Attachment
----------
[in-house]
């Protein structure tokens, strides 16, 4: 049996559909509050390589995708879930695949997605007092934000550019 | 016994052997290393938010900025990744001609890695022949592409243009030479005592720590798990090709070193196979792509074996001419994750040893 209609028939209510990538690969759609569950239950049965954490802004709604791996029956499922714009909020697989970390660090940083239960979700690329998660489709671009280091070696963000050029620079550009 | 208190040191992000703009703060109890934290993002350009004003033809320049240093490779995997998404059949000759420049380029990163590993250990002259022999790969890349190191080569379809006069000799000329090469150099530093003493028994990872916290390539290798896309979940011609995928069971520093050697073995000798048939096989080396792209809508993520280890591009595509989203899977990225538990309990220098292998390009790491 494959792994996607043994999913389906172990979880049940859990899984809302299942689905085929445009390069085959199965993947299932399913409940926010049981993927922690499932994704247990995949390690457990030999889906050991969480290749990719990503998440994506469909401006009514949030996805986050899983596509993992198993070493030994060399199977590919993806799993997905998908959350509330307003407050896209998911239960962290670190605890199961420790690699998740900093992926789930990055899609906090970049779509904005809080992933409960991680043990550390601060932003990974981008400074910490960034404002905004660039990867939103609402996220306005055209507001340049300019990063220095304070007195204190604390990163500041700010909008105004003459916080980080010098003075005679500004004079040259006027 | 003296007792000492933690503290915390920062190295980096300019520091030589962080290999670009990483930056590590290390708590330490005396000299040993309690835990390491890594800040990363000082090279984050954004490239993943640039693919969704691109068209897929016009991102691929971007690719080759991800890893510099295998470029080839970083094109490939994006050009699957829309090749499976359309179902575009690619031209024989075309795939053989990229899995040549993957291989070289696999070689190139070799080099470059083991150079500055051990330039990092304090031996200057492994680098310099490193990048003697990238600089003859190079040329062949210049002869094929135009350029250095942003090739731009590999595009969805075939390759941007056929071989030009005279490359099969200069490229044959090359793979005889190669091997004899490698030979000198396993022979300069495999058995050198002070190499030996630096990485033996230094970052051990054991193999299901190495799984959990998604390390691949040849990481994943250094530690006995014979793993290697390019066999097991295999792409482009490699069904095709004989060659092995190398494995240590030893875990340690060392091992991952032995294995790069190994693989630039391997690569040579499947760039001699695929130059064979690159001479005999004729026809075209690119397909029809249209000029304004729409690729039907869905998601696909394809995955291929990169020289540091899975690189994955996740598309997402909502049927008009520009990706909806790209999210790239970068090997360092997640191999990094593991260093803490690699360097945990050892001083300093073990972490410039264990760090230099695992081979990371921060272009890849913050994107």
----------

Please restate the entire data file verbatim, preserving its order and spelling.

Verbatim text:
[in-house]
């Protein structure tokens, strides 16, 4: 049996559909509050390589995708879930695949997605007092934000550019 | 016994052997290393938010900025990744001609890695022949592409243009030479005592720590798990090709070193196979792509074996001419994750040893 209609028939209510990538690969759609569950239950049965954490802004709604791996029956499922714009909020697989970390660090940083239960979700690329998660489709671009280091070696963000050029620079550009 | 208190040191992000703009703060109890934290993002350009004003033809320049240093490779995997998404059949000759420049380029990163590993250990002259022999790969890349190191080569379809006069000799000329090469150099530093003493028994990872916290390539290798896309979940011609995928069971520093050697073995000798048939096989080396792209809508993520280890591009595509989203899977990225538990309990220098292998390009790491 494959792994996607043994999913389906172990979880049940859990899984809302299942689905085929445009390069085959199965993947299932399913409940926010049981993927922690499932994704247990995949390690457990030999889906050991969480290749990719990503998440994506469909401006009514949030996805986050899983596509993992198993070493030994060399199977590919993806799993997905998908959350509330307003407050896209998911239960962290670190605890199961420790690699998740900093992926789930990055899609906090970049779509904005809080992933409960991680043990550390601060932003990974981008400074910490960034404002905004660039990867939103609402996220306005055209507001340049300019990063220095304070007195204190604390990163500041700010909008105004003459916080980080010098003075005679500004004079040259006027 | 003296007792000492933690503290915390920062190295980096300019520091030589962080290999670009990483930056590590290390708590330490005396000299040993309690835990390491890594800040990363000082090279984050954004490239993943640039693919969704691109068209897929016009991102691929971007690719080759991800890893510099295998470029080839970083094109490939994006050009699957829309090749499976359309179902575009690619031209024989075309795939053989990229899995040549993957291989070289696999070689190139070799080099470059083991150079500055051990330039990092304090031996200057492994680098310099490193990048003697990238600089003859190079040329062949210049002869094929135009350029250095942003090739731009590999595009969805075939390759941007056929071989030009005279490359099969200069490229044959090359793979005889190669091997004899490698030979000198396993022979300069495999058995050198002070190499030996630096990485033996230094970052051990054991193999299901190495799984959990998604390390691949040849990481994943250094530690006995014979793993290697390019066999097991295999792409482009490699069904095709004989060659092995190398494995240590030893875990340690060392091992991952032995294995790069190994693989630039391997690569040579499947760039001699695929130059064979690159001479005999004729026809075209690119397909029809249209000029304004729409690729039907869905998601696909394809995955291929990169020289540091899975690189994955996740598309997402909502049927008009520009990706909806790209999210790239970068090997360092997640191999990094593991260093803490690699360097945990050892001083300093073990972490410039264990760090230099695992081979990371921060272009890849913050994107």